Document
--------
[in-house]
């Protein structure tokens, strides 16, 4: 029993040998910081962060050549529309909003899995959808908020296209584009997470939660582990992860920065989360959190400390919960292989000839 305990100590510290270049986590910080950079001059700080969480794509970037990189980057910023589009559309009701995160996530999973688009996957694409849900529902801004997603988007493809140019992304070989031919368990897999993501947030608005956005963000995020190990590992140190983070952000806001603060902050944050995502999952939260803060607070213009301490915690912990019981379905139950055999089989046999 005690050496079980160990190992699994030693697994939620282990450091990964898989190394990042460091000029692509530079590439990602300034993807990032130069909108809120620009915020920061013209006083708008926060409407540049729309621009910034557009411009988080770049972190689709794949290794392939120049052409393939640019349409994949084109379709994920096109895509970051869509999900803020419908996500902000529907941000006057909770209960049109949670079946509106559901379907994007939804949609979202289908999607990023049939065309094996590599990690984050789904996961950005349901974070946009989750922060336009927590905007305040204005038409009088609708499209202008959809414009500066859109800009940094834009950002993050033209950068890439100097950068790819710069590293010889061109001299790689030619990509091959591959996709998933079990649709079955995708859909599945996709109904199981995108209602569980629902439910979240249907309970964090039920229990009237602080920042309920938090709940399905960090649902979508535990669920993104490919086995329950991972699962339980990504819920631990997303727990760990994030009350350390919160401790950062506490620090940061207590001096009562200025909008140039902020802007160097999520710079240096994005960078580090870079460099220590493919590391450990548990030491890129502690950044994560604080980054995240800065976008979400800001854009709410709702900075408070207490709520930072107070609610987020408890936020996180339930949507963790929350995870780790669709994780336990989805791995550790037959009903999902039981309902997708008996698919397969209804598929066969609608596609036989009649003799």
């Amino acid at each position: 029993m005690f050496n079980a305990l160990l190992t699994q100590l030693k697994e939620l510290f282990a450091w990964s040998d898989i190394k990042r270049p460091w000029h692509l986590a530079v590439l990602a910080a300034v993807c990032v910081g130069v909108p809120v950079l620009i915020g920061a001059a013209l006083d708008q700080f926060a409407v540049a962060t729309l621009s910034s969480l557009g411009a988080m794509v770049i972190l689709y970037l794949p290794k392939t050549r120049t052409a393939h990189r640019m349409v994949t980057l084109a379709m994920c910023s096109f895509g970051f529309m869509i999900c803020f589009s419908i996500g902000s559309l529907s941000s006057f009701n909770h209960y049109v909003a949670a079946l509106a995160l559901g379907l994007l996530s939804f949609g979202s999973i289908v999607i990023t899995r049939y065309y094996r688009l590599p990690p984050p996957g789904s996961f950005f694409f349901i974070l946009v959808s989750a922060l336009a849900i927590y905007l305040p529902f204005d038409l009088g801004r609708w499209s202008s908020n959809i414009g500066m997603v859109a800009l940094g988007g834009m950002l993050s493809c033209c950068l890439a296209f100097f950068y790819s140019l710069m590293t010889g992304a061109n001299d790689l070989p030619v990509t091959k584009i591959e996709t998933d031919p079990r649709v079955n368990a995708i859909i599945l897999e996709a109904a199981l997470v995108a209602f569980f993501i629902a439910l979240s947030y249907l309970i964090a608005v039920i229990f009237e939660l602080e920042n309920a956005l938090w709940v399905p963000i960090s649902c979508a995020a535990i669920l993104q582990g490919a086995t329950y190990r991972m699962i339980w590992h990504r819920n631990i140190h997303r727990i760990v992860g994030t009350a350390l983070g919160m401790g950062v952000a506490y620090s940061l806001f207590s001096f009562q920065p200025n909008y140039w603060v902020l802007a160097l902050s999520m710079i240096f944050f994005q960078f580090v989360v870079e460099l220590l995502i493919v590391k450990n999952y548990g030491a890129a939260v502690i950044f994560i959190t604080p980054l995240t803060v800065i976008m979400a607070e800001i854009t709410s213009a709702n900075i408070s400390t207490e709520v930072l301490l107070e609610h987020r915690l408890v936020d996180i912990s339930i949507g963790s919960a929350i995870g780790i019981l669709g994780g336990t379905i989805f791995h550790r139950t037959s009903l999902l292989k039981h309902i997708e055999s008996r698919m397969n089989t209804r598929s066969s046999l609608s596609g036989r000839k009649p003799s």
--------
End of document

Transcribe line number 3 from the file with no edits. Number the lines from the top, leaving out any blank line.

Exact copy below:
């Amino acid at each position: 029993m005690f050496n079980a305990l160990l190992t699994q100590l030693k697994e939620l510290f282990a450091w990964s040998d898989i190394k990042r270049p460091w000029h692509l986590a530079v590439l990602a910080a300034v993807c990032v910081g130069v909108p809120v950079l620009i915020g920061a001059a013209l006083d708008q700080f926060a409407v540049a962060t729309l621009s910034s969480l557009g411009a988080m794509v770049i972190l689709y970037l794949p290794k392939t050549r120049t052409a393939h990189r640019m349409v994949t980057l084109a379709m994920c910023s096109f895509g970051f529309m869509i999900c803020f589009s419908i996500g902000s559309l529907s941000s006057f009701n909770h209960y049109v909003a949670a079946l509106a995160l559901g379907l994007l996530s939804f949609g979202s999973i289908v999607i990023t899995r049939y065309y094996r688009l590599p990690p984050p996957g789904s996961f950005f694409f349901i974070l946009v959808s989750a922060l336009a849900i927590y905007l305040p529902f204005d038409l009088g801004r609708w499209s202008s908020n959809i414009g500066m997603v859109a800009l940094g988007g834009m950002l993050s493809c033209c950068l890439a296209f100097f950068y790819s140019l710069m590293t010889g992304a061109n001299d790689l070989p030619v990509t091959k584009i591959e996709t998933d031919p079990r649709v079955n368990a995708i859909i599945l897999e996709a109904a199981l997470v995108a209602f569980f993501i629902a439910l979240s947030y249907l309970i964090a608005v039920i229990f009237e939660l602080e920042n309920a956005l938090w709940v399905p963000i960090s649902c979508a995020a535990i669920l993104q582990g490919a086995t329950y190990r991972m699962i339980w590992h990504r819920n631990i140190h997303r727990i760990v992860g994030t009350a350390l983070g919160m401790g950062v952000a506490y620090s940061l806001f207590s001096f009562q920065p200025n909008y140039w603060v902020l802007a160097l902050s999520m710079i240096f944050f994005q960078f580090v989360v870079e460099l220590l995502i493919v590391k450990n999952y548990g030491a890129a939260v502690i950044f994560i959190t604080p980054l995240t803060v800065i976008m979400a607070e800001i854009t709410s213009a709702n900075i408070s400390t207490e709520v930072l301490l107070e609610h987020r915690l408890v936020d996180i912990s339930i949507g963790s919960a929350i995870g780790i019981l669709g994780g336990t379905i989805f791995h550790r139950t037959s009903l999902l292989k039981h309902i997708e055999s008996r698919m397969n089989t209804r598929s066969s046999l609608s596609g036989r000839k009649p003799s």